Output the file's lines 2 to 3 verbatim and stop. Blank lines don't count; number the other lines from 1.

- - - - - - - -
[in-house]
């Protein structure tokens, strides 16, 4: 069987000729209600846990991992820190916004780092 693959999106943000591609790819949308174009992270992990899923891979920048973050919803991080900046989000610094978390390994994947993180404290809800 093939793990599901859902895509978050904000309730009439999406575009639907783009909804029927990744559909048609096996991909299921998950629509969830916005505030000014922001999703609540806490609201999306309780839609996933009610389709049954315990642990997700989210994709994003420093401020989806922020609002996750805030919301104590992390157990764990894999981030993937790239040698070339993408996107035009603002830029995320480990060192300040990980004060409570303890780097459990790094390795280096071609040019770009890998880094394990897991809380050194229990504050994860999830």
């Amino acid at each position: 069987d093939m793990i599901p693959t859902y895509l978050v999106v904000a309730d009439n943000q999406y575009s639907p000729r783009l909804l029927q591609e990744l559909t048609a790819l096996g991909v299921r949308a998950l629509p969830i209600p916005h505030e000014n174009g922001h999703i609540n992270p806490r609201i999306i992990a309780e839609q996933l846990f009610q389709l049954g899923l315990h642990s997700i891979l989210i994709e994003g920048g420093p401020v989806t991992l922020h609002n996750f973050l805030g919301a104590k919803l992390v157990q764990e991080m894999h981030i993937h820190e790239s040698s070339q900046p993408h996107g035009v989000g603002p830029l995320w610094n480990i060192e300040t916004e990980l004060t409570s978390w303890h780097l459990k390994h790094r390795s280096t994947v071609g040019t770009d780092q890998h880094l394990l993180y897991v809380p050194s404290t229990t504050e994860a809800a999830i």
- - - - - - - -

């Protein structure tokens, strides 16, 4: 069987000729209600846990991992820190916004780092 693959999106943000591609790819949308174009992270992990899923891979920048973050919803991080900046989000610094978390390994994947993180404290809800 093939793990599901859902895509978050904000309730009439999406575009639907783009909804029927990744559909048609096996991909299921998950629509969830916005505030000014922001999703609540806490609201999306309780839609996933009610389709049954315990642990997700989210994709994003420093401020989806922020609002996750805030919301104590992390157990764990894999981030993937790239040698070339993408996107035009603002830029995320480990060192300040990980004060409570303890780097459990790094390795280096071609040019770009890998880094394990897991809380050194229990504050994860999830």
């Amino acid at each position: 069987d093939m793990i599901p693959t859902y895509l978050v999106v904000a309730d009439n943000q999406y575009s639907p000729r783009l909804l029927q591609e990744l559909t048609a790819l096996g991909v299921r949308a998950l629509p969830i209600p916005h505030e000014n174009g922001h999703i609540n992270p806490r609201i999306i992990a309780e839609q996933l846990f009610q389709l049954g899923l315990h642990s997700i891979l989210i994709e994003g920048g420093p401020v989806t991992l922020h609002n996750f973050l805030g919301a104590k919803l992390v157990q764990e991080m894999h981030i993937h820190e790239s040698s070339q900046p993408h996107g035009v989000g603002p830029l995320w610094n480990i060192e300040t916004e990980l004060t409570s978390w303890h780097l459990k390994h790094r390795s280096t994947v071609g040019t770009d780092q890998h880094l394990l993180y897991v809380p050194s404290t229990t504050e994860a809800a999830i």